Wednesday, August 27, 2008

Repeat After Me: The Poor Pay No Tax

In the comments to this Deseret News letter criticizing Senator McCain for being rich, comes another oft-repeated misconception. I'm quite certain it won't be the last time I hear it between now and November, so let's get it out of the way early on.
"Yes we would like to see the super wealthy CEO pay more percentage of their pay in taxes than the struggling mother earning minimum wage."
A "struggling mother earning minimum wage" pays ZERO income tax.

In fact, if we give that mother just one dependent child and have her take the standard deduction, then she not only owes zero tax, but she'll also get back $3,850 through the Earned Income Credit and the Child Tax Credit. With two children that number jumps to $6,710.

See here and here for previous posts on taxes.

21 comments:

rmwarnick said...

Two-thirds of corporations pay no taxes, yet Senator McCain wants to lower corporate tax rates anyway.

Cameron said...

I appreciate the attempt to change the subject, Richard. I assume this means you have no rebuttal to the fact that the poor don't pay any income tax, and in fact actually earn tax they never paid in the first place.

But as for the new topic you present, it might behoove you to read the comments to that Think Progress post.

They quite adeptly point out that the term "corporation" includes S corps and LLCs - entities that pass their income on to investors. And those investors then claim that income on their own personal income tax forms. So yeah, those corporations "pay no taxes", but that doesn't mean the income's not taxed.

Cameron said...

Here's a real world example-

I used to work for a company that builds homes. They were set up as one of those corporations that don't pay taxes on their own, but pass their income on to their owners.

One year they sold some land for a $3 million profit and used that money to buy out another builder. None of the owners/investors got any money from the sale of the land. In fact, that entire year none of the investors were paid any returns.

But when tax time came, all of them were on the hook to the IRS for that $3 million dollar "income".

Steve said...

Cameron, it is b/c that $3 million was income. LLC and LLP exist to protect the owners from liability, which is what the second L in all those stand for, which I know you know, but clarifying for others. There are different ways to shield your profits in either type, with a 'real' corporation being the best way, as you can claim R&D and other investments against your revenue.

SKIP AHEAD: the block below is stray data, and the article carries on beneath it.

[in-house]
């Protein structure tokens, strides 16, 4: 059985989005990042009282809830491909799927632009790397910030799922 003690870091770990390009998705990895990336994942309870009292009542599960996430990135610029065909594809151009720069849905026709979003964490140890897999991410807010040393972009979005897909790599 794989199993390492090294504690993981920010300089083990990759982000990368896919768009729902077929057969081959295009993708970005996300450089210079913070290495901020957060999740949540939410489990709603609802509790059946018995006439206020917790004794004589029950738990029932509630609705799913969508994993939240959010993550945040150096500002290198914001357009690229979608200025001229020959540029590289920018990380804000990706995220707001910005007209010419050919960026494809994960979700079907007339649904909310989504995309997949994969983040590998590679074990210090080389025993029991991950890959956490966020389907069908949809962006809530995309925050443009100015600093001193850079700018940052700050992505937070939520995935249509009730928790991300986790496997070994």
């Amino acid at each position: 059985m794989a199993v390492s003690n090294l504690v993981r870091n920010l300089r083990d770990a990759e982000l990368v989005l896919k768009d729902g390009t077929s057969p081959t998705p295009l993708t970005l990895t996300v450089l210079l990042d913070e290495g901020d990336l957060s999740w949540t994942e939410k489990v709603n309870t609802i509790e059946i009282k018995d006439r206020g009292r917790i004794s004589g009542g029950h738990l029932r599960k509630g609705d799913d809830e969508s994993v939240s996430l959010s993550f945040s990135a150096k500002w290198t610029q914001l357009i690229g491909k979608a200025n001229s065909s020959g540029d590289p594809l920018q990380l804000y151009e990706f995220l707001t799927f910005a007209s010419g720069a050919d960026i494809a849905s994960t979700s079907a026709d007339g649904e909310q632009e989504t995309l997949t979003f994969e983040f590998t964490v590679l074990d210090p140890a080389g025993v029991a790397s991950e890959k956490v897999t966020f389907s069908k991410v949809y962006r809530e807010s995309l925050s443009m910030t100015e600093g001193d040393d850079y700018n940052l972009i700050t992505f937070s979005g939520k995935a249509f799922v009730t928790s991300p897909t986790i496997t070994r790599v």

The point with taxes paid the minimum wage worker is that they still PAY tax even if they do get that refund the next year. However, if I have to pay my tax now, how am I going to take my tax refund from NEXT April to feed my kids now?!?! Also, the other point is that the 15% the poor mother might be paying now is hitting her a lot harder than someone paying 28%, with the idea that the poorer need the money for more necessities, since by definition, I pay the 28% b/c I make MORE, thus take more home and can afford the nicer things in life. That is the crutch of the argument here.

bekkieann said...

Cameron, I see by your profile you are in accounting. So I'm sure you are familiar with the term "working poor". This doesn't just include those on minimum wage. Income is not going up as fast as expenses. We're all feeling the pinch.

There are no special tax breaks for those in the middle class (especially those on the low end). They make too much for tax breaks, but not enough to get ahead.

And as to your real-world example, you can be sure the owners made plenty off the company, whether or not it was tied to the deal. Don't tell me, but just in your mind think about their home, their lifestyle, and then compare it to your own.

It surprises me how working class people are so quick to defend our convoluted tax system.

Cameron said...

Steve,

"The point with taxes paid the minimum wage worker is that they still PAY tax even if they do get that refund the next year."

Not so. They can adjust their withholdings to take out only as much as their estimated tax liability will be. In this case, zero. And they can even get early EIC payments throughout the year so they don't have to wait until next year to get that $6,750.